Today is Ohmisoka(å¤§æ™¦æ—¥), last day of the year 2008.
Wondering what is japanese (must) eat dish of the day?
I would like to introduce you the meaningful and healthy Japanese dish for new year eve,Â toshikoshi-soba (å¹´è¶Šã—ãã°), literally â€œyear-passingâ€ soba.Â Japanese eat toshikoshi-soba with the family while listening to the ringing of joya-no-kane (é™¤å¤œã®é˜),Â the New Yearâ€™s Eve bells which are struck at the same time at every temple throughout the country.
In Japan eating soba as the final item on the New Yearâ€™s Eve supper is a wide spread custom. Even people who do not eat soba often are tempted to eat soba during the last days of the year, based on the unique customary thoughts from the ancient times that we cannot finish up the old year without eating soba. There are some reasons why soba but not any other kind of food:
(1) Soba is narrow and long in shape,so it symbolizes a wish for long life.
(2) The oldest story, from the Kamakura period, is that in Hakata, Kyushu, a businessman from China distributed buckwheat dumpling to poor people on the last day of the year and the following year their fortune changed for the better. So eating soba on New Yearâ€™s Eve became a tradition.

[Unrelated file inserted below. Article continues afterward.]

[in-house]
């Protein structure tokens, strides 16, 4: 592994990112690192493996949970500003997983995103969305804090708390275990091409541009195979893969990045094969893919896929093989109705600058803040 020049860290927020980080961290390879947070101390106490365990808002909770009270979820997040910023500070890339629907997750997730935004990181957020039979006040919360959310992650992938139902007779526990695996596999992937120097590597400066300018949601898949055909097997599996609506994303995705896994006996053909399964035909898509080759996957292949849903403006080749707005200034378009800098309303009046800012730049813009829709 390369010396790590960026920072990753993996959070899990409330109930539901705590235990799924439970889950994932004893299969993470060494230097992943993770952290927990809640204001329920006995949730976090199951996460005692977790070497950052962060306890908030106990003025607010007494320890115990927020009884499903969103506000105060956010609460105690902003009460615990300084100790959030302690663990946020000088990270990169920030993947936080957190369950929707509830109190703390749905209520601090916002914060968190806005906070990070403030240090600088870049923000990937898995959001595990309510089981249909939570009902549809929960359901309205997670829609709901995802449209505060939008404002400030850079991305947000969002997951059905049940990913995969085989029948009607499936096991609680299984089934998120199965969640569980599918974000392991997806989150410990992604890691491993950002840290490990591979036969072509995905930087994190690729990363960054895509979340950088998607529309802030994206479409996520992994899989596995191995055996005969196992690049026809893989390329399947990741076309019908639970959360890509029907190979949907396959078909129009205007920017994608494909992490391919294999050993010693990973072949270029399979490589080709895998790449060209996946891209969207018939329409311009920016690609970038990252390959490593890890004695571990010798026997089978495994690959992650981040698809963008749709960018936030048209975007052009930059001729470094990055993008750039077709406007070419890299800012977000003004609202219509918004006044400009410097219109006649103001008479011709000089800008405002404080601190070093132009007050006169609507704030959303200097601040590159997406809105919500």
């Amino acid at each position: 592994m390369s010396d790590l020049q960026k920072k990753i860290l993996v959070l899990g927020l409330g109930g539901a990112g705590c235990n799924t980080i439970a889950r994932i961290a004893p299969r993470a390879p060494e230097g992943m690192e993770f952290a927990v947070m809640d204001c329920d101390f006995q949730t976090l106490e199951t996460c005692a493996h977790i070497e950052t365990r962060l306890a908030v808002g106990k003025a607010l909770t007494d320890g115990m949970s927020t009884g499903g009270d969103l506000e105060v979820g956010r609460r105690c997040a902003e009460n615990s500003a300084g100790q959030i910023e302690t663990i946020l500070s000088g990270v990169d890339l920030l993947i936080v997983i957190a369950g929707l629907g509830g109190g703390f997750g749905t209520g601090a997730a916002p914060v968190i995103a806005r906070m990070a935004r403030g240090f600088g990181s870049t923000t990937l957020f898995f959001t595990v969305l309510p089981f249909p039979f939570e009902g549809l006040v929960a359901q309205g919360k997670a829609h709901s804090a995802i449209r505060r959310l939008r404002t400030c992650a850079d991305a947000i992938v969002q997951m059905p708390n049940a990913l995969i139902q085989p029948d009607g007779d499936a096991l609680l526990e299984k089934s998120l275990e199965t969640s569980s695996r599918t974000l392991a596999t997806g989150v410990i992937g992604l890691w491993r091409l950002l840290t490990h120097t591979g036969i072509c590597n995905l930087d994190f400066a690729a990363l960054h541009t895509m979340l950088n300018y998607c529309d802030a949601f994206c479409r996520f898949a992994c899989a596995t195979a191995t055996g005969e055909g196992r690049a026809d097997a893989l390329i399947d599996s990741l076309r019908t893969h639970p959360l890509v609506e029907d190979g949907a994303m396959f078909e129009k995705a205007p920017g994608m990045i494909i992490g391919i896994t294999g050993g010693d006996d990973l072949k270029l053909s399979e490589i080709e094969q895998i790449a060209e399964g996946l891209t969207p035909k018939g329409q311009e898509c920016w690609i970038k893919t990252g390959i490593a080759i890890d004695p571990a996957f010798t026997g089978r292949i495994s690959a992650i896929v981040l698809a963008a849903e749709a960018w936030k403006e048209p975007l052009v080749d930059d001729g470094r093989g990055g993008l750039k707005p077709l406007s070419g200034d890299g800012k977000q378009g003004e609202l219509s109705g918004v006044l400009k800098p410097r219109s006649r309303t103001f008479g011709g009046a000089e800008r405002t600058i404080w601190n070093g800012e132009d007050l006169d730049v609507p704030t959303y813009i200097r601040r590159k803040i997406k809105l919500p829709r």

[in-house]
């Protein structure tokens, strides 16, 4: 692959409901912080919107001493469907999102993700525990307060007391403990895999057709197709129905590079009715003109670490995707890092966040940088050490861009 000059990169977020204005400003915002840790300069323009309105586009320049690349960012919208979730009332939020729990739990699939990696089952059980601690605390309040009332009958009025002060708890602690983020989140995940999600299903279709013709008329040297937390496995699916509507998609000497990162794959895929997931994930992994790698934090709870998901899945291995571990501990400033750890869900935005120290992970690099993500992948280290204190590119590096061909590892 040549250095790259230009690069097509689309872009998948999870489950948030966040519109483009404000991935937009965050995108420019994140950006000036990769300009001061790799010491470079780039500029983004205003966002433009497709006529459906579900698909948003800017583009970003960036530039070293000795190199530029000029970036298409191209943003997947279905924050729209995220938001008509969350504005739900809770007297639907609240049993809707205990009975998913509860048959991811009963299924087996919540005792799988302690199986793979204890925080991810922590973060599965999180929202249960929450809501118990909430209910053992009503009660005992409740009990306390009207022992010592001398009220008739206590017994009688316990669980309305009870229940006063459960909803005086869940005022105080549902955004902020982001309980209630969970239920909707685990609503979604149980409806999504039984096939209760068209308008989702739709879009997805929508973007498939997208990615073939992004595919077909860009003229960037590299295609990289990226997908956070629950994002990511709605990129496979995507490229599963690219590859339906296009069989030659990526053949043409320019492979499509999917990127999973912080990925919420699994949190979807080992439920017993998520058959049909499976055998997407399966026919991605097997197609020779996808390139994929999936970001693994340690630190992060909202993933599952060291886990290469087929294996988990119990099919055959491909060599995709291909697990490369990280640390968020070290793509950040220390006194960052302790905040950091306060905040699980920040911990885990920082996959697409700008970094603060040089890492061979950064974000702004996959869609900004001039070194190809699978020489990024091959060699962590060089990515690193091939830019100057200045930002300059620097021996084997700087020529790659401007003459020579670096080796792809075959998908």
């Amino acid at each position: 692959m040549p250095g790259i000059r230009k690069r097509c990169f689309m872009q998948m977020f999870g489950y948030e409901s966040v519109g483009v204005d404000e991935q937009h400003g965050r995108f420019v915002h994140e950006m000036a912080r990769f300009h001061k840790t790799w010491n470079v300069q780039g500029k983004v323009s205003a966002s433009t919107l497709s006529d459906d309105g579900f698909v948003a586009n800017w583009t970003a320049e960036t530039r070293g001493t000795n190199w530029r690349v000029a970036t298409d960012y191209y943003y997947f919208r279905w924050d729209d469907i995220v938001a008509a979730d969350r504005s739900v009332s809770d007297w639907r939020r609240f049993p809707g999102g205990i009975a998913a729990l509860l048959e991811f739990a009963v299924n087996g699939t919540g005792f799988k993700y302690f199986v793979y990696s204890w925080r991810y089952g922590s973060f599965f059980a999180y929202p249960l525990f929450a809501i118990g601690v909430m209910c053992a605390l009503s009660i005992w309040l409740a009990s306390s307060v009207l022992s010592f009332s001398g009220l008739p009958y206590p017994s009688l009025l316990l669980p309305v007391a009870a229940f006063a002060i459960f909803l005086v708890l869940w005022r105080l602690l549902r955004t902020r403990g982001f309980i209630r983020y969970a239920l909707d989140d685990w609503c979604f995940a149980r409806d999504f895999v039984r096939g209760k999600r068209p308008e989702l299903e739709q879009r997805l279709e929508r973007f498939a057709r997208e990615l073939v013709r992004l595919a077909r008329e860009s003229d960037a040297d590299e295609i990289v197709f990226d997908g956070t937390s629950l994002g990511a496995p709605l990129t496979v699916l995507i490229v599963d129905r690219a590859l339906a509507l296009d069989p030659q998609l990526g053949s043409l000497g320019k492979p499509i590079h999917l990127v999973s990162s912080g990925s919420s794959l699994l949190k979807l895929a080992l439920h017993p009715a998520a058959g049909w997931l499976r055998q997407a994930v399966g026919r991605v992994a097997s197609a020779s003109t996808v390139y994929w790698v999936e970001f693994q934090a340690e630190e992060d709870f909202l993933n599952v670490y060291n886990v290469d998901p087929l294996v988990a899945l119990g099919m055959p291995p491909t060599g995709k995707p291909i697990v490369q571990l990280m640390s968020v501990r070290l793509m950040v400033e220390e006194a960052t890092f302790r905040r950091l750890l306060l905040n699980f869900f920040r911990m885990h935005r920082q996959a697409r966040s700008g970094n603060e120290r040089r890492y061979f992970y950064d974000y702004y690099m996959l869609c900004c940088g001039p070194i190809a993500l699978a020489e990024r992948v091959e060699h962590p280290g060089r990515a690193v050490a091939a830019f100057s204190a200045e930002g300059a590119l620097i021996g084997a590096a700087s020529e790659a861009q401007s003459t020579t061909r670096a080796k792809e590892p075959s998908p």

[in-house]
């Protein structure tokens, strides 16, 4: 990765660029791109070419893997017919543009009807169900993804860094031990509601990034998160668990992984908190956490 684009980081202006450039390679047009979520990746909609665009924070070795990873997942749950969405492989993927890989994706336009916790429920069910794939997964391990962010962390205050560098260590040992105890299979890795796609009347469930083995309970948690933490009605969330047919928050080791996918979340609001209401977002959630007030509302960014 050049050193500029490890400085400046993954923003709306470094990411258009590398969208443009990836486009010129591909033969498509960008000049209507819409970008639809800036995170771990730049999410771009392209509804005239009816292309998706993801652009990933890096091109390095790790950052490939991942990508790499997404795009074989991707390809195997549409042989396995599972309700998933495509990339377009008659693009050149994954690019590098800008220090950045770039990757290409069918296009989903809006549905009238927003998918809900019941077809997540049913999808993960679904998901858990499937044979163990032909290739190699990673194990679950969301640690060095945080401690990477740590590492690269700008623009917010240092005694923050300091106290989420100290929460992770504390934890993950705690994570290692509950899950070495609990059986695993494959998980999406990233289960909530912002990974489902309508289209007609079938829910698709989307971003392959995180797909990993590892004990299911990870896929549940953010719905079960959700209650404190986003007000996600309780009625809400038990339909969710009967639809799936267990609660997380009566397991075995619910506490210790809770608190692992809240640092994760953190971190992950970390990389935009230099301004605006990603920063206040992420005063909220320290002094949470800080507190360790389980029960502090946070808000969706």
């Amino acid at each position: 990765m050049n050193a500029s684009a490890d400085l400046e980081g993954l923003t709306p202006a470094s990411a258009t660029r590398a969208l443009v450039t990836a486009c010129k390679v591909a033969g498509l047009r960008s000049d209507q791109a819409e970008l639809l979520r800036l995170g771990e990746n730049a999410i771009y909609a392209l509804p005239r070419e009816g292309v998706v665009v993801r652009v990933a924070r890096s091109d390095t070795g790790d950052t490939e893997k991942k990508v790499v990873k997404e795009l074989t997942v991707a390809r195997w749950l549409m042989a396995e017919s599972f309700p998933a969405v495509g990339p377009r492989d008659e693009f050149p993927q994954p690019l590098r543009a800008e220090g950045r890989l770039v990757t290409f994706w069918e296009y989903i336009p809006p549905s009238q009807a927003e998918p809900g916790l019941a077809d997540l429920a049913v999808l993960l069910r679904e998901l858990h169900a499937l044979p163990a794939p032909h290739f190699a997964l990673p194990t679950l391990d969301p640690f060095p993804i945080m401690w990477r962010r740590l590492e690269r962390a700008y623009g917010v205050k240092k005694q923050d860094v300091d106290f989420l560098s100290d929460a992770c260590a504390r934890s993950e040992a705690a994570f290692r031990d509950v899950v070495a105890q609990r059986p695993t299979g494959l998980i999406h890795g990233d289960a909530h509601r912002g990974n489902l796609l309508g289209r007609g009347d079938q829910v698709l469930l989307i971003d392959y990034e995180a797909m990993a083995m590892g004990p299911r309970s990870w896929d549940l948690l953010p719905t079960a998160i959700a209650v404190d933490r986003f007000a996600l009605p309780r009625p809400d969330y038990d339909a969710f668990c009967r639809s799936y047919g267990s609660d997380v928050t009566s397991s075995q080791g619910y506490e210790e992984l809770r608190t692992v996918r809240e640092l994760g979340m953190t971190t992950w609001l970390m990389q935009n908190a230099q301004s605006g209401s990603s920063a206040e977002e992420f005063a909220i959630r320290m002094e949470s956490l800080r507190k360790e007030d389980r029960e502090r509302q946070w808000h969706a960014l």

(3) The most persuasive explanation is that in the Edo era, goldsmiths used to clean factory floors with soba dumplings to pick up any gold dust on the last day of the year. So merchants started to eat toshikoshi-soba to collect â€˜moneyâ€™, as gold or kin in Chinese characters means â€˜moneyâ€™. Eventually ordinary people ate soba wishing for good fortune in money.
In Japanese culture, soba noodles have always symbolized good fortune. On New Yearâ€™s Eve, Japanese eat toshikoshi-soba, recalling incidents of the past year and looking forward to the coming year. (more…)